Audit and Assurance
Ensuring transparency and accuracy
Audit and assurance involve an auditor coming to a conclusion that strengthens the confidence of the intended users of the audit other than the business itself. This conclusion is based on the outcome of the audit, which uses official standards to evaluate or assess a business’s financial records.
Our team of auditors systematically examines the financial records of larger businesses (i.e. companies, corporations) to determine whether those records represent a business’s financial standing fairly and accurately. Our assurance team is working with our auditors, who closely inspect business processes and operations about how these financial records are prepared.
Both teams make sure a business’ financial records comply with official accounting standards and principles
Audit: True and unbiased
Auditing involves a closer look at a business’s financial reports to spot errors as well as to detect anomalies such as fraud, misused funds, or whether any entries were misrepresented.
This process is usually carried out by the business’ in-house auditor and a third-party or independent auditor. While in-house auditors check the financial reports of a business regularly, independent auditors are called upon for an impartial assessment which is generally regarded as a fair and accurate statement of how well the business is doing.
Assurance: Right processes, right reports
Assurance involves close observation of the processes used in preparing a business’ financial reports to ensure that the process is correct and that produces the most favorable or appropriate results.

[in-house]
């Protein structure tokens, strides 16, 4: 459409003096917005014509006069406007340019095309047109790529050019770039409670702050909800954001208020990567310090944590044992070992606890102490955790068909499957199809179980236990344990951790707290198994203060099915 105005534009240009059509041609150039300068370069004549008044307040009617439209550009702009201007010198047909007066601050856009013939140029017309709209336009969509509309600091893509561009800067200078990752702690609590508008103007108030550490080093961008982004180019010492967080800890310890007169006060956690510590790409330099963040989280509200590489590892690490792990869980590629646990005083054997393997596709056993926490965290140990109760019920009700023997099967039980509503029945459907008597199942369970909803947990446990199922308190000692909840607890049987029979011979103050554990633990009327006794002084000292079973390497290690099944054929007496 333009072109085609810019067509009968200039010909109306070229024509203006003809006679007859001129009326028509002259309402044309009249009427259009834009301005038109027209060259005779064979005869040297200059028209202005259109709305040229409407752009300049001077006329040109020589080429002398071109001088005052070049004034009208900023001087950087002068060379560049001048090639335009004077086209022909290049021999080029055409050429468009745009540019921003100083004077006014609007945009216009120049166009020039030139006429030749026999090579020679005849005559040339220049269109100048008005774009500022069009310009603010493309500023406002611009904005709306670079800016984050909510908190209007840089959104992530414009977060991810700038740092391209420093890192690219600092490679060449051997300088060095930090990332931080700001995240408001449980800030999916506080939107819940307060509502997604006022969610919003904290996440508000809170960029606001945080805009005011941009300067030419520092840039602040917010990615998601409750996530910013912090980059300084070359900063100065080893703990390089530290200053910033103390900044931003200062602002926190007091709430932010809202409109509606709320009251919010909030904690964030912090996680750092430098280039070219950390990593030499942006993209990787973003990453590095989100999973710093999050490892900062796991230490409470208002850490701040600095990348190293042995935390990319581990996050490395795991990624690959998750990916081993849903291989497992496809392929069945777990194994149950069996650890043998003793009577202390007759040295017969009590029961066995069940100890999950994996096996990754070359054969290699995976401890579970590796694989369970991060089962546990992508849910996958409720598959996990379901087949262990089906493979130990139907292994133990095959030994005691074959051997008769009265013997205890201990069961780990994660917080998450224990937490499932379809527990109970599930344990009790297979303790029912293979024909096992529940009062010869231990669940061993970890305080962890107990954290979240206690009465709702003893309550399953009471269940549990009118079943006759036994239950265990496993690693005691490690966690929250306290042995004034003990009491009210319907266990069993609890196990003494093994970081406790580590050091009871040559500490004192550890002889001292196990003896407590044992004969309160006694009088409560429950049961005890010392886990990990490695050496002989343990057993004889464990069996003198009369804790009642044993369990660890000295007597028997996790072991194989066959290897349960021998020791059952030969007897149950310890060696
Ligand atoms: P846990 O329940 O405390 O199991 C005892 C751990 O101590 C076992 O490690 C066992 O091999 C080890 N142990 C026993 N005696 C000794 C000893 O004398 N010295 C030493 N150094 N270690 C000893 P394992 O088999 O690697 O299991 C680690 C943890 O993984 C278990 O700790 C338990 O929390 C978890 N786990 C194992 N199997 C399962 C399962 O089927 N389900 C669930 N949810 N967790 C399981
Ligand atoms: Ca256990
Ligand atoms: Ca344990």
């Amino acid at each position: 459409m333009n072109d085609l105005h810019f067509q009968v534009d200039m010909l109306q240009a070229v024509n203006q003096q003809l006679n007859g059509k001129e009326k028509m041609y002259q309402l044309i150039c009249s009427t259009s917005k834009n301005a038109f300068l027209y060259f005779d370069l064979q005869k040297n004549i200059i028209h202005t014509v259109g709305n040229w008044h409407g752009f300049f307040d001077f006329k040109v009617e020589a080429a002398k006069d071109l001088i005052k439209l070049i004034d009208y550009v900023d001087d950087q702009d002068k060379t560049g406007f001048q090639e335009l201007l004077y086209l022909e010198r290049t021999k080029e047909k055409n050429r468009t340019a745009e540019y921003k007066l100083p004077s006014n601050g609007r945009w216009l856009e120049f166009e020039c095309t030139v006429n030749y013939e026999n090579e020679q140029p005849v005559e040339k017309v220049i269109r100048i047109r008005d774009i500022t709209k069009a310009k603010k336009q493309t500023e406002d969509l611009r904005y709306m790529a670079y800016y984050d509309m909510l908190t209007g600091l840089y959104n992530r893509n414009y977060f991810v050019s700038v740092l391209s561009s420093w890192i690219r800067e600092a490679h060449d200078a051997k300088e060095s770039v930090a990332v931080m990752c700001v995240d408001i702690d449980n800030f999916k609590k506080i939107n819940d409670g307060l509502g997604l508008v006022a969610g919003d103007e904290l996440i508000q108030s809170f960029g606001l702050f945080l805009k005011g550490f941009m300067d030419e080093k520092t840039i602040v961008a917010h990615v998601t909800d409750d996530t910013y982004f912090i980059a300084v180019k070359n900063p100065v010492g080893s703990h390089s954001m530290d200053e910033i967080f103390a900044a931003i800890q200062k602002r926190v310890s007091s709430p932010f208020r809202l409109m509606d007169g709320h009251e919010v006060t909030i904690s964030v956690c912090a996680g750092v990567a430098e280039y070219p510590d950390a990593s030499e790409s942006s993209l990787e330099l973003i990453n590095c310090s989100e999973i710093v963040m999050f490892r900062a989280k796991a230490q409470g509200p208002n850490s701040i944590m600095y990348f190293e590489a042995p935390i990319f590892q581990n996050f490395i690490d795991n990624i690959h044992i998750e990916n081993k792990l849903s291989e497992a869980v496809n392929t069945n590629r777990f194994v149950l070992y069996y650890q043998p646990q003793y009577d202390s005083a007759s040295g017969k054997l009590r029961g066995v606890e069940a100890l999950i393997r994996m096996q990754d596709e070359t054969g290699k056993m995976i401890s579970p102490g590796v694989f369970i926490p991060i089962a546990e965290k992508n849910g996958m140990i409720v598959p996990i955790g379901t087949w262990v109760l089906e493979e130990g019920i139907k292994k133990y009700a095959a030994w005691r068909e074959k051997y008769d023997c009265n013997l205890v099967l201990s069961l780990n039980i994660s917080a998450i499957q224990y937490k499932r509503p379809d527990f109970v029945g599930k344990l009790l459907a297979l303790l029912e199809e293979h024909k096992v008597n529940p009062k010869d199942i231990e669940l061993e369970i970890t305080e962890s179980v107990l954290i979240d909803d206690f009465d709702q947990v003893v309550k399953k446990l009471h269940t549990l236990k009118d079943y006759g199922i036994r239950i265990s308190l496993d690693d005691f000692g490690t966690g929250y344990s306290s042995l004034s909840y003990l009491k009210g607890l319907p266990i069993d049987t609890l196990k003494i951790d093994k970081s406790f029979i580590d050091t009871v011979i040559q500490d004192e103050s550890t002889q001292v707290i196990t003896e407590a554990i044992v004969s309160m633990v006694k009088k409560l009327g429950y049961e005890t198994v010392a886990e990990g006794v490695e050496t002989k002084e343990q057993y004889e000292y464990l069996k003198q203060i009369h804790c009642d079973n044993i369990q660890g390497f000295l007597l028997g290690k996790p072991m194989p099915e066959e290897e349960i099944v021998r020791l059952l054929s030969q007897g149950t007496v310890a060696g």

An assurance team can help businesses evaluate and enhance the quality of their financial records by providing insights into how a business collects the information that goes into these records. This process is usually performed by an independent firm, which assures the public of a business’ honesty and that their trust (particularly in the case of investors) is well-founded.
Our Audit and Assurances services include
In preparing a Financial Statements Audit, an independent CPA forms an opinion as to whether a business has represented the following fairly and accurately:
- Financial position
- Changes in net assets
- Cash flows
This opinion is given to the business’ upper management team and other parties that require an audited financial statement such as the Securities and Exchange Commission (SEC).
Informing their opinions, CPAs are mandated to carry out procedures according to Generally Accepting Auditing Standards (GAAS). These Standards were prepared by the American Institute of Certified Public Accountants (AICPA) – Auditing Standards Board (ASB). GAAS is a global framework for auditing.
GAAS demands that auditors plan and perform their audit to obtain reasonable assurance (which is a high, but not absolute, level of assurance) that financial statements are free of material misstatement, whether caused by error or fraud.
Accredited CPAs, only.
Note that not all CPAs are authorized to perform or sign financial statements. To conduct a Financial Statements Audit, a CPA must be accredited by the BIR as a tax agent and the Board of Accountancy-Philippine Regulation Commission.
Businesses that submit a financial statements audit that is signed by a non-accredited CPA will be penalized, while the license of the CPA may be revoked. It is the responsibility of the business to make sure that the CPA who signs its audit is genuinely accredited.
Required and recommended.
Sole proprietorships are not required to perform a Financial Statements Audit or submit an audited financial statement to the BIR if the individual chooses to file using the Optional Standard Deduction. There are advantages, however, of having a Financial Statement Audit conducted as a sole proprietorship, which includes:
- The correct value is placed on assets, liabilities and equities